February 8 – "Mutineers" Return to Earth

Posted on February 8, 2019

Before there was the International Space Station, there was Skylab.

Before Skylab, the first manned satellite - the Salyut, put into orbit by the Soviet Union - was launched in 1971. The Soviets actually put several space stations into orbit over the years, including Mir; the Mir continued to be used by Russia after the USSR dissolved. 

Above, Salyut
Below, Mir

In contrast to all that space station action, the United States did a lot of moon landings and later Space Shuttle missions (with the mobile Spacelab), but only launched one space station, Skylab.

This satellite was occupied for 24 weeks by three different 3-member crews, spread out over 9 months in 1973 and 1974.

On this date in 1974, the last crew returned home to Earth. Astronauts Gerald Carr, Edward Gibson, and William Pogue had spent 84 days in space. They'd unloaded and loaded a lot of gear, and they'd done scientific experiments in the areas of medicine, solar flares and other activity, observation of a comet, and observations and measurements to better understand Earth resources. They'd even done four spacewalks!

So the astronauts returned...but you said "mutineers"!!? What's that about?

There was no actual mutiny in space, but the schedule set for Carr, Gibson, and Pogue was exhausting. The three astronauts had every single hour of every single day for 84 straight days planned. (Of course, some of the plans included sleep, showers, or meals!)

I don't know how much complaining the astronauts did, or how much debate there was about that demanding schedule, but reportedly, late in December of 1973, the crew declared they were taking an unscheduled day off, and then they turned off their radios.

There was nothing that mission control, down on Earth could do.

I assume that the astronauts jumped for joy
at their freedom?

After hours or maybe even an entire day of silence, when the astronauts turned their radio back on, NASA personnel reached a compromise with the astronauts. The work schedule was altered to allow more freedom of choice in scheduling.

There was no punishment of the astronauts - not that I can find out, at least - but that was the both the first and the last time that they ever went to space. So...maybe that was a vote of no-confidence?

I imagine that NASA learned about treating astronauts with respectful awareness that, once they're in space, the astronauts have most of the power. Also, NASA learned not to have the longest-ever, most challenging mission undertaken by three space rookies. The previous Skylab crews had had some veterans, including an astronaut who had gone to the Moon and back. After this last Skylab crew, NASA required all crews to have at least one space veteran.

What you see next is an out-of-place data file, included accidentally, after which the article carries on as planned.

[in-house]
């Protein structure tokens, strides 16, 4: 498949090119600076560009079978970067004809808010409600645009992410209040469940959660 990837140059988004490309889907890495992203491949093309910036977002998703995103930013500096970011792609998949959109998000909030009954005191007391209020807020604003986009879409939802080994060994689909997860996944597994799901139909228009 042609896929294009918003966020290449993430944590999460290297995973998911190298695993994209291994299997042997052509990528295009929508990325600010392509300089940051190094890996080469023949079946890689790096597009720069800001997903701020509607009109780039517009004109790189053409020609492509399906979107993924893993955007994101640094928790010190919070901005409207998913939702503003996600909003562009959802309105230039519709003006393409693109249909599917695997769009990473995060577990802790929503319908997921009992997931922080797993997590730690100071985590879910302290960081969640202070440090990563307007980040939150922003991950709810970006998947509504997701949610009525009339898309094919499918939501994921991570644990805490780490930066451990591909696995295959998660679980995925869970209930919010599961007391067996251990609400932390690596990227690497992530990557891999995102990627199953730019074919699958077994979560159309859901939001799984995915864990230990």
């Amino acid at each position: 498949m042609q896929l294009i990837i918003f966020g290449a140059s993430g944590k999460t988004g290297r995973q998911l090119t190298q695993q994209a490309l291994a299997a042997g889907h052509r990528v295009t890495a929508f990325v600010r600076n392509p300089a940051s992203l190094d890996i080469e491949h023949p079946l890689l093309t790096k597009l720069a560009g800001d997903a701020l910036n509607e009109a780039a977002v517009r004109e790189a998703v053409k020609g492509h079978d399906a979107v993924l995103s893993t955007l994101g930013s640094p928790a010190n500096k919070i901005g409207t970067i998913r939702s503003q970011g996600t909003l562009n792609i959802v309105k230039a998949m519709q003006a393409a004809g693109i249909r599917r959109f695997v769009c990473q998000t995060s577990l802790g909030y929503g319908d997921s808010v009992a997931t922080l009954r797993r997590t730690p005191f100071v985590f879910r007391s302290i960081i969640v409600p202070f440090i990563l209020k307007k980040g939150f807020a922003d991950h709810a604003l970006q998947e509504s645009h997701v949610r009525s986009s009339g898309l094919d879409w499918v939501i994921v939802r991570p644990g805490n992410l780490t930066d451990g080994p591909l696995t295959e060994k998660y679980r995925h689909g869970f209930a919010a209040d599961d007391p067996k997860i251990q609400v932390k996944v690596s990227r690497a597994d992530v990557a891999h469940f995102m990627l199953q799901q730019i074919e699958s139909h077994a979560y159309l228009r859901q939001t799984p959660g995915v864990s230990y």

So, when the last crew returned to Earth...what happened to Skylab?

The three astronauts left Skylab in what is called "a parking orbit." It was hoped that the Space Shuttles would be able to reuse some components of the space station.

However, in 1979 it was obvious that the space station's orbit had decayed so badly that the whole 170,000-pound (77,000 kg) Skylab would be crashing down to Earth.

Scientists computed how much of the satellite would burn up and eventually break apart. Of course, the world's population perked up their collective ears and wondered where and when the massive hunk of space junk would be hitting the planet.

A lot of people joked about the Skylab is falling, the Skylab is
falling, and people bought T-shirts and hats with bullseyes, and one neighborhood painted a target so that the station would - they said - have something to aim for. Buteven though scientists calculated that the odds were 1 to 152 of any debris hitting any human, there was also a lot of fear and even some panic. 

This is not a photo! This is an artist's illustration
of an entirely different space station (see the end of the post)
 burning up in the Earth's atmosphere.
Of course, scientists did what they could to minimize the risk of Skylab harming anybody or anything. The scientists carefully tracked the unused space station so that they could forecast where and when it would fall (their forecast was July 10 to 14, and actual re-entry was July 11). 

The scientists also adjusted Skylab's orientation so that it would be even less likely to hit a populated area (they aimed for an uninhabited area in South Africa, or the Indian Ocean, but actually the debris hit a little-populated area in Western Australia).

Sure enough, nothing fell onto a human. Apparently no property was damaged, but people were able to find some recognizable pieces. The county of Australia where Skylab came down fined NASA $400 Australian (almost $300 U.S. dollars), for littering, but I gather that NASA never bothered to pay? At any rate, decades later a radio show host in the U.S. raised money from his listeners to pay the fine - a nice publicity stunt!

Obviously, here is another artist's illustration - 
NOT a photo!

The only nation aside from the Soviet Union / Russia
and the United States to have its own space station is
China, which launched Tiangong-1 in September
of 2011. The space station returned to Earth in an
uncontrolled re-entry and crash in the spring of 2018.

I read that Fox News aired the (fake) news that the 
Chinese space station would impact Michigan on 
April 3, 2018. Scary, huh?

However, scientists had made no such prediction, 
and the satellite ended up falling harmlessly into the 
Pacific Ocean on April 2, 2018.

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